Laurie Halse Anderson is a New York Times bestselling author whose writing spans children, teens, and adults. Combined, her books have sold more than 8 million copies. Her new book, SHOUT, a memoir-in-verse about surviving sexual assault at the age of thirteen and a manifesto for the #MeToo era, has received widespread critical acclaim and was Anderson’s’s eighth New York Times bestselling book.
Two of her novels, Speak and Chains, were National Book Award finalists, and Chains was short-listed for the prestigious Carnegie Medal in the United Kingdom. Anderson has been nominated for Sweden’s Astrid Lindgren Memorial Award three times, selected by the American Library Association for the Margaret A. Edwards Award, and has been honored for her battles for intellectual freedom by the National Coalition Against Censorship and the National Council of Teachers of English.
Anderson was born in Potsdam, New York and graduated from Georgetown University with a bachelor’s degree in language and linguistics. In addition to combating censorship, Anderson regularly speaks about the need for diversity in publishing and is a member of RAINN’s National Leadership Council. She lives in Philadelphia, where she enjoys cheesesteaks while she writes.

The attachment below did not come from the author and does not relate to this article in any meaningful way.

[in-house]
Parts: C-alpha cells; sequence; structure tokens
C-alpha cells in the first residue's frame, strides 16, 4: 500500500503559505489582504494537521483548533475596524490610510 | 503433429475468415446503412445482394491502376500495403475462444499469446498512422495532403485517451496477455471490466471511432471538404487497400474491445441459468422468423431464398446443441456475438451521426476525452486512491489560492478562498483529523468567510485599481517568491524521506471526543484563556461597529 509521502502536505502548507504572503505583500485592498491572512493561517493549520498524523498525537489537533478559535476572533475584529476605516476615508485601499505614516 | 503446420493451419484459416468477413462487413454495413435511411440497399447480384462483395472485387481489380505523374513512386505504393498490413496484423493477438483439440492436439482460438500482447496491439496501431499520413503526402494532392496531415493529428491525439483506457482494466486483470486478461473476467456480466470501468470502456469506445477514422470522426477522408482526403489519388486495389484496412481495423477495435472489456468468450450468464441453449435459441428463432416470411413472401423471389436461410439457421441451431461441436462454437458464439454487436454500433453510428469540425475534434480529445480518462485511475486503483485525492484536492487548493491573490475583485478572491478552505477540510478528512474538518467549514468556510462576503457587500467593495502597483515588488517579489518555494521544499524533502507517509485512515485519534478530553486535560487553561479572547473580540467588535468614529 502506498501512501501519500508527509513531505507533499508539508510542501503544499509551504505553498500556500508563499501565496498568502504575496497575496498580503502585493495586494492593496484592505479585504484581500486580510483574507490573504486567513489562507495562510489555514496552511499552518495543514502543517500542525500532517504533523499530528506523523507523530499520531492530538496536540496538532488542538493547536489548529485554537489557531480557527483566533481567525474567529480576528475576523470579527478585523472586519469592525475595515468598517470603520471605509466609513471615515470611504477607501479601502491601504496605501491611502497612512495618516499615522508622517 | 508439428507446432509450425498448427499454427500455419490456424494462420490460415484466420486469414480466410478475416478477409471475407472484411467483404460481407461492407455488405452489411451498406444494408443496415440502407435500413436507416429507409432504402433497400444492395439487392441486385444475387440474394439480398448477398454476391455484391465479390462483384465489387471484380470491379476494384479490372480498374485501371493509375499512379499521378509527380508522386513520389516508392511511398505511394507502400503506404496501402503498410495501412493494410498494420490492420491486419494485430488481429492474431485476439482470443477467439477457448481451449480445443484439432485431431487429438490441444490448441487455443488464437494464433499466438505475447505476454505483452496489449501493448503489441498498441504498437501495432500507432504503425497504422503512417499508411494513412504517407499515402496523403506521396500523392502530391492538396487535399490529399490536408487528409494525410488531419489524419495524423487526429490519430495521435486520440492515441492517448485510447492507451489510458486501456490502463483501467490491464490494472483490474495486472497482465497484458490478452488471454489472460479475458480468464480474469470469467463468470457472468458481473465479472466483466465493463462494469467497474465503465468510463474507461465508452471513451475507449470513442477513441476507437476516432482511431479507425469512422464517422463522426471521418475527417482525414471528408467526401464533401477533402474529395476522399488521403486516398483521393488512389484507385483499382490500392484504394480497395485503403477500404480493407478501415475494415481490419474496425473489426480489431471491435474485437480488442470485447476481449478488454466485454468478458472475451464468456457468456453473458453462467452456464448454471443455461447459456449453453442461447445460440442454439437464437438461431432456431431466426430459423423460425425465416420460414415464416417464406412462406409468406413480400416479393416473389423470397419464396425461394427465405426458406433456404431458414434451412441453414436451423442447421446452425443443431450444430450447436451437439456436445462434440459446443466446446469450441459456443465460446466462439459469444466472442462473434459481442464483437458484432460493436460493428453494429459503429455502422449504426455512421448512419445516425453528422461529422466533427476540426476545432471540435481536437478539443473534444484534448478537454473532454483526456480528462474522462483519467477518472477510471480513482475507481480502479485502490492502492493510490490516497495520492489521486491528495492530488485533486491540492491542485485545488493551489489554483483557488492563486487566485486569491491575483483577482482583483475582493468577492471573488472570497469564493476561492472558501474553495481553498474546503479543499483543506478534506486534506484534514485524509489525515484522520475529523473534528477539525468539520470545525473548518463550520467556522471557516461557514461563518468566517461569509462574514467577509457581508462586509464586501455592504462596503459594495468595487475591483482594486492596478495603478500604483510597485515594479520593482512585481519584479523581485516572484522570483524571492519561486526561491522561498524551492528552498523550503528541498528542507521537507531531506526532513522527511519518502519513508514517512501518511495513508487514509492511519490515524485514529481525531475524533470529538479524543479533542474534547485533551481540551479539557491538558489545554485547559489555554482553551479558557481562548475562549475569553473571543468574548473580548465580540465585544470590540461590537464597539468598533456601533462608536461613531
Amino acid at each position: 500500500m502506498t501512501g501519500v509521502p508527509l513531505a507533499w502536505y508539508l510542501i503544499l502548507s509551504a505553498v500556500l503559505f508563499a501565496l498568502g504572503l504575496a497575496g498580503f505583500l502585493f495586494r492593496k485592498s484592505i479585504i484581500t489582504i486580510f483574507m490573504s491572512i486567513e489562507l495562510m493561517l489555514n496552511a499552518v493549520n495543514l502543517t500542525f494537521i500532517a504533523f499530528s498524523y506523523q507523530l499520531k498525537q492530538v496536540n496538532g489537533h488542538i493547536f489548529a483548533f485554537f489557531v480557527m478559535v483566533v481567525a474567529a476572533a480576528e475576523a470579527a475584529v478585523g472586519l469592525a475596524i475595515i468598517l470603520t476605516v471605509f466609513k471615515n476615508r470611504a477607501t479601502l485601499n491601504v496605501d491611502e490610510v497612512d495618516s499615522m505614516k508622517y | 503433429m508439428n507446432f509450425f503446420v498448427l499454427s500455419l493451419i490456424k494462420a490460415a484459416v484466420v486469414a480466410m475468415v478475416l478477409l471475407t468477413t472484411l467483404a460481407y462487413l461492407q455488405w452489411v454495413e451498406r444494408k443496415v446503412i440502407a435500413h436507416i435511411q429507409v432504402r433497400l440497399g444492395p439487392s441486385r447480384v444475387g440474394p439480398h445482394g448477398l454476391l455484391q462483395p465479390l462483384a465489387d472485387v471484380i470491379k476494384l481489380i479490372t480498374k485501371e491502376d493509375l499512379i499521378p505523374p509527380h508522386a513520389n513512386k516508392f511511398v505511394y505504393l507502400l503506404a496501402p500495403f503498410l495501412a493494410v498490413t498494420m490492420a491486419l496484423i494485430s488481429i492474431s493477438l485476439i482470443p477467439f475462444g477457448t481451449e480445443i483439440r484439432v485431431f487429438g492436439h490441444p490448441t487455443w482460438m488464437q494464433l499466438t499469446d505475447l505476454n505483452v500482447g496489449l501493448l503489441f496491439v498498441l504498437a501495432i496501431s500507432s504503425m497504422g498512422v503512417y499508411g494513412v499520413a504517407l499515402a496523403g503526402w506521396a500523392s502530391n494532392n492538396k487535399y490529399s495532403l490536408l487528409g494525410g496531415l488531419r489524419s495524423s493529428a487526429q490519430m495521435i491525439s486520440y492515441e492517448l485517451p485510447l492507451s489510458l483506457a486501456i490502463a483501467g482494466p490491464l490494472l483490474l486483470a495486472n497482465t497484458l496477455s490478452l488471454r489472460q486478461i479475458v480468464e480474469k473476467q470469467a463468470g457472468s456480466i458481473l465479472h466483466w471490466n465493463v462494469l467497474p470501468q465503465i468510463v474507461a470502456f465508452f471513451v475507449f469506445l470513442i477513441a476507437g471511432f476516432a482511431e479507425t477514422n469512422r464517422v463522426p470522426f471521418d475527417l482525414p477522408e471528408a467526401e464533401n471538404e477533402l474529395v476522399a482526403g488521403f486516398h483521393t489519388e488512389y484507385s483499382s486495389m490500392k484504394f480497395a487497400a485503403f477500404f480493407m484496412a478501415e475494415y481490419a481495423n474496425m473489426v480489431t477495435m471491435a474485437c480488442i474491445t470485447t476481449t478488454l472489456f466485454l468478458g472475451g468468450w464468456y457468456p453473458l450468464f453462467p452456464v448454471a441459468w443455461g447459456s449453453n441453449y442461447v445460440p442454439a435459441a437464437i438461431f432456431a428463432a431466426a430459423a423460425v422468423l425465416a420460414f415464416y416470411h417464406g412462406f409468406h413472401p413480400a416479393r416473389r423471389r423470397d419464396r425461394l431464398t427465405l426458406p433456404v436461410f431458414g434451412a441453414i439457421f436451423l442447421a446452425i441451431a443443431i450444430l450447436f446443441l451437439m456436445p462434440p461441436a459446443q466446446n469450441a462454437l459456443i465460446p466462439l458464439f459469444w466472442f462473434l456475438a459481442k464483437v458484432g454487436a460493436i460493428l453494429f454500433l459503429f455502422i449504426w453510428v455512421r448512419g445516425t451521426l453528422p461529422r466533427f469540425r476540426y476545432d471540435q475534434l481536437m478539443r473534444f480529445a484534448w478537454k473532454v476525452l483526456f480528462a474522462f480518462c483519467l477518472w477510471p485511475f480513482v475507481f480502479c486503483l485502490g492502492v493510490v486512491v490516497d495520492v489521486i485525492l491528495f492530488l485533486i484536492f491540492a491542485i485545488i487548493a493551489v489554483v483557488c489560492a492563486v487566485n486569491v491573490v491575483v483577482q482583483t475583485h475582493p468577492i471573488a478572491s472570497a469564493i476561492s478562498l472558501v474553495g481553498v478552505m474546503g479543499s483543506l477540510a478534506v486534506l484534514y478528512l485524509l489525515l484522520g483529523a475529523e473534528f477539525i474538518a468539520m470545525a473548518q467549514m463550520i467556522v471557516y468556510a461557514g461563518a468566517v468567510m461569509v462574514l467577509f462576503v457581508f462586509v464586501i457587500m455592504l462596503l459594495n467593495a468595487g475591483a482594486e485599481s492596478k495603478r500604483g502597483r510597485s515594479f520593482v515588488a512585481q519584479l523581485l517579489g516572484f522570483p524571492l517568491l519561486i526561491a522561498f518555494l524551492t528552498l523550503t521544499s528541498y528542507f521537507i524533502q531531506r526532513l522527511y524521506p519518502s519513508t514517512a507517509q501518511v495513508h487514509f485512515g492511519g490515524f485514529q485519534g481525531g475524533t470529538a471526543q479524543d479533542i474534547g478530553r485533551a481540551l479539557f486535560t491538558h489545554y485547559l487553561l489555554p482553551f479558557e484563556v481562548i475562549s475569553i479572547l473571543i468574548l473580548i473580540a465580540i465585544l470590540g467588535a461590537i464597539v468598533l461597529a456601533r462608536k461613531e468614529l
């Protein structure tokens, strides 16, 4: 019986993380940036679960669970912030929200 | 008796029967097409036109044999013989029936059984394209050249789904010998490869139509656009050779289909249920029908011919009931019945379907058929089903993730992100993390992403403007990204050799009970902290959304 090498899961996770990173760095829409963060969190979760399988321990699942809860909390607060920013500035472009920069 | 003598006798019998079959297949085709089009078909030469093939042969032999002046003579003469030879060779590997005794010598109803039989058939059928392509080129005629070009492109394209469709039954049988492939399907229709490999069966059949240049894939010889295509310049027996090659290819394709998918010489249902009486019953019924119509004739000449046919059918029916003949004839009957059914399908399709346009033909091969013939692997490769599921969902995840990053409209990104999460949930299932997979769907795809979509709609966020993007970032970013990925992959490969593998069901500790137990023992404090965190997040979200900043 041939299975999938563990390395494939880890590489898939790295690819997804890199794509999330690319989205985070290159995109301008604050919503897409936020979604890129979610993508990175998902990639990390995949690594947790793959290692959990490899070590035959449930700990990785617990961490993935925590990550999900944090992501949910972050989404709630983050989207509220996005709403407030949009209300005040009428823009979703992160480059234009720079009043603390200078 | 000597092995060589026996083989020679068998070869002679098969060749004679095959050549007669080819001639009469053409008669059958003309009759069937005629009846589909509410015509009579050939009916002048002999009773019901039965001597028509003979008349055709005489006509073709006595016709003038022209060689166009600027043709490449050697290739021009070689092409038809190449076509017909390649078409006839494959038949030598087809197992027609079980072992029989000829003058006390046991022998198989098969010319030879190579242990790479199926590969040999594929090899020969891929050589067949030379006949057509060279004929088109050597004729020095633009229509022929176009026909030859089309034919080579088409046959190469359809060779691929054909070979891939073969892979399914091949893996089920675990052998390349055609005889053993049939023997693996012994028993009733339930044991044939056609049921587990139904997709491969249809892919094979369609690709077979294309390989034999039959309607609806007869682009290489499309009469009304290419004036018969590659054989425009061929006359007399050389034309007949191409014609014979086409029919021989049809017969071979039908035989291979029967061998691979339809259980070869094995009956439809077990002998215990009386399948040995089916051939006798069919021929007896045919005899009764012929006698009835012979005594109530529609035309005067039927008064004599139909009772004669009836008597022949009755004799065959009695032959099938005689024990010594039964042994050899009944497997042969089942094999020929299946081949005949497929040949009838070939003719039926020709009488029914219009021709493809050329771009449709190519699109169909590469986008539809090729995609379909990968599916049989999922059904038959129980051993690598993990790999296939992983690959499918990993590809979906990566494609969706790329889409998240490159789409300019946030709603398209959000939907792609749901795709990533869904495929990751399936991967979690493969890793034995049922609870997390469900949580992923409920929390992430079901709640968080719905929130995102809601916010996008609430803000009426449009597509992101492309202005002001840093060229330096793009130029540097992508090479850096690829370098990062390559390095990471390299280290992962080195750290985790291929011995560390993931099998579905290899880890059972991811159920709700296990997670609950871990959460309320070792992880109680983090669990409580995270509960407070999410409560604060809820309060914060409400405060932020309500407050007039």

Praise for Speak
“Melinda’s voice is distinct, unusual, and very real as she recounts her past and present experiences in bitterly ironic, occasionally even amusing vignettes. . . . Melinda’s sarcastic wit, honesty, and courage make her a memorable character whose ultimate triumph will inspire and empower readers.” ―Booklist
“An uncannily funny book even as it plumbs the darkness, Speak will hold readers from first word to last.” ―The Horn Book
Praise for Shout
“In this powerful memoir told in free verse, Anderson delves into her past. . .Her potent words and willingness to shout her message are proof of the soundness of that advice.” —Publishers Weekly
“More than a gifted writer, Anderson is an advocate for anyone who feels alienated. Her sensitive, incisive book is essential for all young people.” —School Library Journal